Purely by way of example, the non-limitative examples referred to in each of the bullets points above relating to a second arrangement may relate to the same engine.

A further example of a feature that may be better optimized for gas turbine engines 10 according to the present disclosure compared with conventional gas turbine engines is the intake region, for example the ratio between the intake length L and the fan diameter D. Referring to FIG. 1, the intake length L is defined as the axial distance between the leading edge of the intake and the leading edge 232 of the tip 231 of the fan blades, and the diameter D of the fan 23 is defined at the leading edge of the fan 23 (i.e. D=2×Rfan). Gas turbine engines 10 according to the present disclosure, such as that shown by way of example in FIG. 1, may have values of the ratio L/D as defined herein, for example less than or equal to 0.45, for example 0.2 to 0.45. This may lead to further advantages, such as installation and/or aerodynamic benefits.

The gas turbine engine 10 shown by way of example in the Figures may comprise any one or more of the features described and/or claimed herein. For example, where compatible, such a gas turbine engine 10 may have any one or more of the features or values described herein of: CSRR; CCAR; ECRR; CSSR; CSBR; core compressor pressure ratio; CCAR/(core compressor pressure ratio); CSRR/ECRR; CSRR/CCAR; CSRR*CSSR; CSBR/ECRR; CSBR/CCAR; CSBR*CSSR; number of compressor rotor stages; specific thrust; maximum thrust, turbine entry temperature; overall pressure ratio; bypass ratio; fan diameter; fan rotational speed; fan hub to tip ratio; fan pressure ratio; fan root pressure ratio; ratio between the fan root pressure ratio to the fan tip pressure ratio; fan tip loading; number of fan blades; construction of fan blades; and/or gear ratio.

It will be understood that the invention is not limited to the embodiments above-described and various modifications and improvements can be made without departing from the concepts described herein. Except where mutually exclusive, any of the features may be employed separately or in combination with any other features and the disclosure extends to and includes all combinations and sub-combinations of one or more features described herein.

Claims

1. A gas turbine engine for an aircraft comprising:

an engine core comprising a turbine, a compressor, and a combustor;
a fan comprising a plurality of fan blades, each fan blade having a fan blade height defined as the radius of the leading edge at the tip of the blade minus the radius of the point where the leading edge intersects the radially inner gas-washed hub; and
a gearbox that receives an input from a core shaft that is connected to at least a part of the turbine, the gearbox outputting drive to the fan so as to drive the fan at a lower rotational speed than the core shaft, wherein:
the blade height of the most downstream compressor blade is defined as the radius of the leading edge at the tip of the blade minus the radius of the point where the leading edge intersects the radially inner gas-washed surface;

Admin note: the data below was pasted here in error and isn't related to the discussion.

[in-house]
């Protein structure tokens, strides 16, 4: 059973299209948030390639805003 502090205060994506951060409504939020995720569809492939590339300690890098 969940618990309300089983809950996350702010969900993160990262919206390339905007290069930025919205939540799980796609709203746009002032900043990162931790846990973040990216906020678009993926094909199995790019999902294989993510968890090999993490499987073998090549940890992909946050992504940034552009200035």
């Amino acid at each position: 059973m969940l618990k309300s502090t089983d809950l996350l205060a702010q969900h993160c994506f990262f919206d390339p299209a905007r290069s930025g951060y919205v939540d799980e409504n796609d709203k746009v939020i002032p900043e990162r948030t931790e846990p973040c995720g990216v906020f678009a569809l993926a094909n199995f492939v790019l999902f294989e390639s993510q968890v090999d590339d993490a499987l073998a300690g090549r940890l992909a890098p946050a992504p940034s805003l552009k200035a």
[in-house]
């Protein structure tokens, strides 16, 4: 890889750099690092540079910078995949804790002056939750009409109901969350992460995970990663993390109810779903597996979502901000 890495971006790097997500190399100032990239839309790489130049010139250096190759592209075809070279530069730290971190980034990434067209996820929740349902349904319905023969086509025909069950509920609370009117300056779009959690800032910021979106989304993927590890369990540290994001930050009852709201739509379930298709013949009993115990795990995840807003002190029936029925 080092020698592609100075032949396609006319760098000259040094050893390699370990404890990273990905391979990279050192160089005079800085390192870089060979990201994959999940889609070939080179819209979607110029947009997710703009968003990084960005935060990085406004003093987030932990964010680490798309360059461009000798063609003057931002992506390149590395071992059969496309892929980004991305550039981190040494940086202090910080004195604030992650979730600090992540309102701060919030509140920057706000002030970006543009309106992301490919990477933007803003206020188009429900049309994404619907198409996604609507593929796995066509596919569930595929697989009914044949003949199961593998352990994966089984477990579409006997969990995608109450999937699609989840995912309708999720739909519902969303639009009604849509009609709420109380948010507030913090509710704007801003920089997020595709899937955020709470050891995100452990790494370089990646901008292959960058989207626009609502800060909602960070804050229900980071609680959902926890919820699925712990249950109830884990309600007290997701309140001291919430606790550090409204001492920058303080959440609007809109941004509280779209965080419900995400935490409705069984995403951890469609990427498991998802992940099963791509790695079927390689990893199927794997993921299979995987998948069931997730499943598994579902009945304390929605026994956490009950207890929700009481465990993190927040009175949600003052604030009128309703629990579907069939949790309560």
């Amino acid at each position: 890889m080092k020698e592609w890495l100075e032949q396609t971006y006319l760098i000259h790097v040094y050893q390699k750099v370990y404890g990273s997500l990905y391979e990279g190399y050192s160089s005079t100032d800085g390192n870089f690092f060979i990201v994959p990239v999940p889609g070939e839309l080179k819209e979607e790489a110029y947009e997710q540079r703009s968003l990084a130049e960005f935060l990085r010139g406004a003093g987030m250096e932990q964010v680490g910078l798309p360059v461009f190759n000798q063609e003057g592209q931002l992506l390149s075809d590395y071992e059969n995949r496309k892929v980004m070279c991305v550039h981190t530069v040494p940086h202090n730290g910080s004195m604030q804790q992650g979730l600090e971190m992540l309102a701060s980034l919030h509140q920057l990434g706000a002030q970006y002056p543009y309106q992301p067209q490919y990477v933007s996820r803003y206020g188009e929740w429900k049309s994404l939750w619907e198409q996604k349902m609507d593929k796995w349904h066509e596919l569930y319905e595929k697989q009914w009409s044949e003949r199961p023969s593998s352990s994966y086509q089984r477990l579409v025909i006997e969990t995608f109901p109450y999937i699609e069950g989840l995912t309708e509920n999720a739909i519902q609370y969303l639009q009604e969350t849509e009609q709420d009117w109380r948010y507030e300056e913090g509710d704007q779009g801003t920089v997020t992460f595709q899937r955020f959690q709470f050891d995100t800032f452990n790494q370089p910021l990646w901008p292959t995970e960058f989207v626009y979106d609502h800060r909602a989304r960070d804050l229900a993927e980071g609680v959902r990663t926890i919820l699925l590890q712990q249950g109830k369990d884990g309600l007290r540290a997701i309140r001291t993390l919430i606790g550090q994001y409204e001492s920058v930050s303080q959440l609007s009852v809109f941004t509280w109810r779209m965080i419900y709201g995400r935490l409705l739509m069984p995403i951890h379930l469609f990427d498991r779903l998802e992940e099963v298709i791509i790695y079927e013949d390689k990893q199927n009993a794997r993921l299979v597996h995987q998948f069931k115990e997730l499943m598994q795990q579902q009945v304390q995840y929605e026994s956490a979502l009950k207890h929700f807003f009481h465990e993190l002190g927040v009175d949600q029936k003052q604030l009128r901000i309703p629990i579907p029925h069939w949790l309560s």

a compression system blade ratio is defined as the ratio of the fan blade height to the height of the most downstream compressor blade;
a bypass duct is defined radially outside the core, with the leading edge of a splitter defining the point at which flow splits into core flow and bypass flow;
an engine core radius ratio is defined as the ratio of the radius of the tip of the most downstream turbine blade in the engine to the radius of the leading edge of the splitter; and
the compression system blade ratio divided by the engine core radius ratio is in the range of from 50 to 95.

2. The gas turbine engine according to claim 1, wherein the compression system blade ratio divided by the engine core radius ratio is in the range of from 50 to 85.

3. The gas turbine engine according to claim 1, wherein the compression system blade ratio divided by the engine core radius ratio is in the range of from 52 to 75.

4. The gas turbine engine according to claim 1, wherein the compression system blade ratio is in the range of from 45 to 95.

5. The gas turbine engine according to claim 1, wherein:

the height of each fan blade is in the range of from 115 cm to 150 cm; and
the compression system blade ratio is in the range of from 50 to 80.

6. The gas turbine engine according to claim 1, wherein:

the height of each fan blade is in the range of from 75 cm to 100 cm; and
the compression system blade ratio is in the range of from 45 to 75.

7. The gas turbine engine according to claim 1, wherein the gearbox has a reduction ratio of at least 3.2, such that the rotational speed of the gearbox input core shaft is at least 3.2 times the rotational speed of the fan.

8. The gas turbine engine according to claim 1, wherein:

a compression system radius ratio defined as the ratio of the radius of the tip of a fan blade to the radius of the tip of the most downstream compressor blade is in the range of from 5 to 9.